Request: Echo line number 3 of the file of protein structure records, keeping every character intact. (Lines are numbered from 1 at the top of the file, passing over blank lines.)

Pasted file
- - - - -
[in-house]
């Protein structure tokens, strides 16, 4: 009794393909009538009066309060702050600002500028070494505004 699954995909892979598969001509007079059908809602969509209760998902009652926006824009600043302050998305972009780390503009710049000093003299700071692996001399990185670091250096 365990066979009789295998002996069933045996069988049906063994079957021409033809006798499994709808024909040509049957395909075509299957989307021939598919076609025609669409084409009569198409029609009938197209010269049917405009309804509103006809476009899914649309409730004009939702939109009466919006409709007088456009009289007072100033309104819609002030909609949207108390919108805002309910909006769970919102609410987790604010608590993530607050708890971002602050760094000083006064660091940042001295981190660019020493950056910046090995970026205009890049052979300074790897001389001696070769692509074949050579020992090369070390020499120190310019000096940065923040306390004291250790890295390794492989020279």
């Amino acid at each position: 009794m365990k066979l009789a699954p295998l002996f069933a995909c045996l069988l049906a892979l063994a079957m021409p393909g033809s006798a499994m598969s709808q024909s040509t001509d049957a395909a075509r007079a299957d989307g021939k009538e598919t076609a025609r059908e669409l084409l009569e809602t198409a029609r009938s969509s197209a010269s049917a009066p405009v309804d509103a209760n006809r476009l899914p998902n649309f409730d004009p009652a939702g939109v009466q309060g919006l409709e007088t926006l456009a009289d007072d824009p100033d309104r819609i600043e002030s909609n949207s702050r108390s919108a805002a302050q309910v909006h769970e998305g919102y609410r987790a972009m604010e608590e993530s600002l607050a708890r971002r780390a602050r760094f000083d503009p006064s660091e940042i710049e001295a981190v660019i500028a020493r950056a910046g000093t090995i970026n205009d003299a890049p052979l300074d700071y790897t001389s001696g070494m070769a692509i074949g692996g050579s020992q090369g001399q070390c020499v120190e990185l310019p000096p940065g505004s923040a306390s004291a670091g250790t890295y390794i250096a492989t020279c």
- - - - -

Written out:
């Amino acid at each position: 009794m365990k066979l009789a699954p295998l002996f069933a995909c045996l069988l049906a892979l063994a079957m021409p393909g033809s006798a499994m598969s709808q024909s040509t001509d049957a395909a075509r007079a299957d989307g021939k009538e598919t076609a025609r059908e669409l084409l009569e809602t198409a029609r009938s969509s197209a010269s049917a009066p405009v309804d509103a209760n006809r476009l899914p998902n649309f409730d004009p009652a939702g939109v009466q309060g919006l409709e007088t926006l456009a009289d007072d824009p100033d309104r819609i600043e002030s909609n949207s702050r108390s919108a805002a302050q309910v909006h769970e998305g919102y609410r987790a972009m604010e608590e993530s600002l607050a708890r971002r780390a602050r760094f000083d503009p006064s660091e940042i710049e001295a981190v660019i500028a020493r950056a910046g000093t090995i970026n205009d003299a890049p052979l300074d700071y790897t001389s001696g070494m070769a692509i074949g692996g050579s020992q090369g001399q070390c020499v120190e990185l310019p000096p940065g505004s923040a306390s004291a670091g250790t890295y390794i250096a492989t020279c």